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PLoS Comput Biol. 2017 Dec 27;13(12):e1005903. doi: 10.1371/journal.pcbi.1005903. eCollection 2017 Dec.

Physiological models of the lateral superior olive.

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Cluster of Excellence "Hearing4all", Department of Neuroscience, University of Oldenburg, Oldenburg, Germany.
Department of Physiology and Biophysics, University of Colorado School of Medicine, Aurora, Colorado, United States of America.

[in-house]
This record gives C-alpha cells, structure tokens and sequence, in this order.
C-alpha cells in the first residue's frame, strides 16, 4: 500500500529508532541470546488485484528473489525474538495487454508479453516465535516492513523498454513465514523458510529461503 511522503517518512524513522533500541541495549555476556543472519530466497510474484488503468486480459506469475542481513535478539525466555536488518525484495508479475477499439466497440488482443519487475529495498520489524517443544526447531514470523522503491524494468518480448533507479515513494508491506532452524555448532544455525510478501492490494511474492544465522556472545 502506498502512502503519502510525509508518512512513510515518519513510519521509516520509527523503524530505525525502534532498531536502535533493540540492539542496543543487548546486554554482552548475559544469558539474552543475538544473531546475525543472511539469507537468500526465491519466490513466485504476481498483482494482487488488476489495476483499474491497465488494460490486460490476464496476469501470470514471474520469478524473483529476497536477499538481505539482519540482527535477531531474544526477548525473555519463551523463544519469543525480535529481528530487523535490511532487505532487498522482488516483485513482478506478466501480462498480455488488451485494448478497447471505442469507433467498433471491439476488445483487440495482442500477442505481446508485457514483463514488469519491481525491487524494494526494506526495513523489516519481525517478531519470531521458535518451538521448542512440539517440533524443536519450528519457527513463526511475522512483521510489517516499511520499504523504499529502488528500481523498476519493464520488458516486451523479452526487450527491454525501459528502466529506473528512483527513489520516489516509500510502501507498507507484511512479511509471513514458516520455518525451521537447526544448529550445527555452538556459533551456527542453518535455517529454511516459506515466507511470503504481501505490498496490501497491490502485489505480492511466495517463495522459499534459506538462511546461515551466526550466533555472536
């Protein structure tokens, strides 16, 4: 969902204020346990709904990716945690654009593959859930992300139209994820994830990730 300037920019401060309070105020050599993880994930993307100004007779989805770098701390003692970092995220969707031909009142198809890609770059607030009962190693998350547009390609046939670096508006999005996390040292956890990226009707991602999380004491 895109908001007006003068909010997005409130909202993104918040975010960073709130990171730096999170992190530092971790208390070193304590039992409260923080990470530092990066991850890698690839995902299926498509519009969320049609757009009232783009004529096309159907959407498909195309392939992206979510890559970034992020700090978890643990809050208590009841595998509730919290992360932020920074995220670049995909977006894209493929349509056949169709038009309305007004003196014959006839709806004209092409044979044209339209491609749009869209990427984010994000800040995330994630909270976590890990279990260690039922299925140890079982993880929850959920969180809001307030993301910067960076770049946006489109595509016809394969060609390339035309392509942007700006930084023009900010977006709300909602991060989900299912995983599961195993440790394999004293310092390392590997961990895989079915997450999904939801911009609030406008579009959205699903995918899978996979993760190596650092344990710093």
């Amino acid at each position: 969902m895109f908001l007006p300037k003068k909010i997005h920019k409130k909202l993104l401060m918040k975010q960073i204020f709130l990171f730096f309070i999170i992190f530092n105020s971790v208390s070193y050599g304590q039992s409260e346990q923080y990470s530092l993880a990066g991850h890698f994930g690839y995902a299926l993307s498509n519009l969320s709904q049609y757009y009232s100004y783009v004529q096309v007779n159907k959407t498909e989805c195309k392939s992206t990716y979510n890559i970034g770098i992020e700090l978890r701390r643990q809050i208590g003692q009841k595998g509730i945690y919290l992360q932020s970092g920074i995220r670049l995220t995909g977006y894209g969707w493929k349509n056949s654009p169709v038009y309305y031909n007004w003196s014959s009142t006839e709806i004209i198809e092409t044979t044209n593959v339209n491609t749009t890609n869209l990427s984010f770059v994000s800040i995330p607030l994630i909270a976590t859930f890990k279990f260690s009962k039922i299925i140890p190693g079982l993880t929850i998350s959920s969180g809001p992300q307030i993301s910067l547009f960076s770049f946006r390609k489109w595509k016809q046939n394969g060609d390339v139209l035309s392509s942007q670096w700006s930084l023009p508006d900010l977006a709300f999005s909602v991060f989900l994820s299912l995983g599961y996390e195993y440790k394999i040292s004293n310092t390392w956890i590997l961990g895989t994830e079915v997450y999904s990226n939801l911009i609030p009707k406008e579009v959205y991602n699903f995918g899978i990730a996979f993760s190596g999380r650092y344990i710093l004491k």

In computational biology, modeling is a fundamental tool for formulating, analyzing and predicting complex phenomena. Most neuron models, however, are designed to reproduce certain small sets of empirical data. Hence their outcome is usually not compatible or comparable with other models or datasets, making it unclear how widely applicable such models are. In this study, we investigate these aspects of modeling, namely credibility and generalizability, with a specific focus on auditory neurons involved in the localization of sound sources. The primary cues for binaural sound localization are comprised of interaural time and level differences (ITD/ILD), which are the timing and intensity differences of the sound waves arriving at the two ears. The lateral superior olive (LSO) in the auditory brainstem is one of the locations where such acoustic information is first computed. An LSO neuron receives temporally structured excitatory and inhibitory synaptic inputs that are driven by ipsi- and contralateral sound stimuli, respectively, and changes its spike rate according to binaural acoustic differences. Here we examine seven contemporary models of LSO neurons with different levels of biophysical complexity, from predominantly functional ones ('shot-noise' models) to those with more detailed physiological components (variations of integrate-and-fire and Hodgkin-Huxley-type). These models, calibrated to reproduce known monaural and binaural characteristics of LSO, generate largely similar results to each other in simulating ITD and ILD coding. Our comparisons of physiological detail, computational efficiency, predictive performances, and further expandability of the models demonstrate (1) that the simplistic, functional LSO models are suitable for applications where low computational costs and mathematical transparency are needed, (2) that more complex models with detailed membrane potential dynamics are necessary for simulation studies where sub-neuronal nonlinear processes play important roles, and (3) that, for general purposes, intermediate models might be a reasonable compromise between simplicity and biological plausibility.

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